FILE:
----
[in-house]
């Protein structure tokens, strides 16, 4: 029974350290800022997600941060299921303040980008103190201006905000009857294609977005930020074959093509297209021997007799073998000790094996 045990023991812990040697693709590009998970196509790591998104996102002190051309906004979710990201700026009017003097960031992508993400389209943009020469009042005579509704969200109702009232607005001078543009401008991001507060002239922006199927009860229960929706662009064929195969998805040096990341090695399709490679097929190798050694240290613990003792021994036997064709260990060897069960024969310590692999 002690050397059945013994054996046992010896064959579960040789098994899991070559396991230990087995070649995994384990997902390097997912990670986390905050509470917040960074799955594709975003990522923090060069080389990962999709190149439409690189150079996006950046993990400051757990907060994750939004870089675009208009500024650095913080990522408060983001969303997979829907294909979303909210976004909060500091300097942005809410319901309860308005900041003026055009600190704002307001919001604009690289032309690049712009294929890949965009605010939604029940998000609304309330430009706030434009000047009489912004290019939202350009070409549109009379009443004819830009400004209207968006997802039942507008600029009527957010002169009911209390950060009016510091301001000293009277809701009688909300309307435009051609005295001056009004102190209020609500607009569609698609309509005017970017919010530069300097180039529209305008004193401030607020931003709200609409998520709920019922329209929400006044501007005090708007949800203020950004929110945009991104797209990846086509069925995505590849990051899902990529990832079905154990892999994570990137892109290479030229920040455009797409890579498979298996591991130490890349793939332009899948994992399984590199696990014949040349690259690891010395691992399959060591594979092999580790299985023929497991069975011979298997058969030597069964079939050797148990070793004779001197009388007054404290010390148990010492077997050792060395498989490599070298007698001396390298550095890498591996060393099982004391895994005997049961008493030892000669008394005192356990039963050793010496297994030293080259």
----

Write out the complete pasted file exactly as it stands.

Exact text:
[in-house]
């Protein structure tokens, strides 16, 4: 029974350290800022997600941060299921303040980008103190201006905000009857294609977005930020074959093509297209021997007799073998000790094996 045990023991812990040697693709590009998970196509790591998104996102002190051309906004979710990201700026009017003097960031992508993400389209943009020469009042005579509704969200109702009232607005001078543009401008991001507060002239922006199927009860229960929706662009064929195969998805040096990341090695399709490679097929190798050694240290613990003792021994036997064709260990060897069960024969310590692999 002690050397059945013994054996046992010896064959579960040789098994899991070559396991230990087995070649995994384990997902390097997912990670986390905050509470917040960074799955594709975003990522923090060069080389990962999709190149439409690189150079996006950046993990400051757990907060994750939004870089675009208009500024650095913080990522408060983001969303997979829907294909979303909210976004909060500091300097942005809410319901309860308005900041003026055009600190704002307001919001604009690289032309690049712009294929890949965009605010939604029940998000609304309330430009706030434009000047009489912004290019939202350009070409549109009379009443004819830009400004209207968006997802039942507008600029009527957010002169009911209390950060009016510091301001000293009277809701009688909300309307435009051609005295001056009004102190209020609500607009569609698609309509005017970017919010530069300097180039529209305008004193401030607020931003709200609409998520709920019922329209929400006044501007005090708007949800203020950004929110945009991104797209990846086509069925995505590849990051899902990529990832079905154990892999994570990137892109290479030229920040455009797409890579498979298996591991130490890349793939332009899948994992399984590199696990014949040349690259690891010395691992399959060591594979092999580790299985023929497991069975011979298997058969030597069964079939050797148990070793004779001197009388007054404290010390148990010492077997050792060395498989490599070298007698001396390298550095890498591996060393099982004391895994005997049961008493030892000669008394005192356990039963050793010496297994030293080259």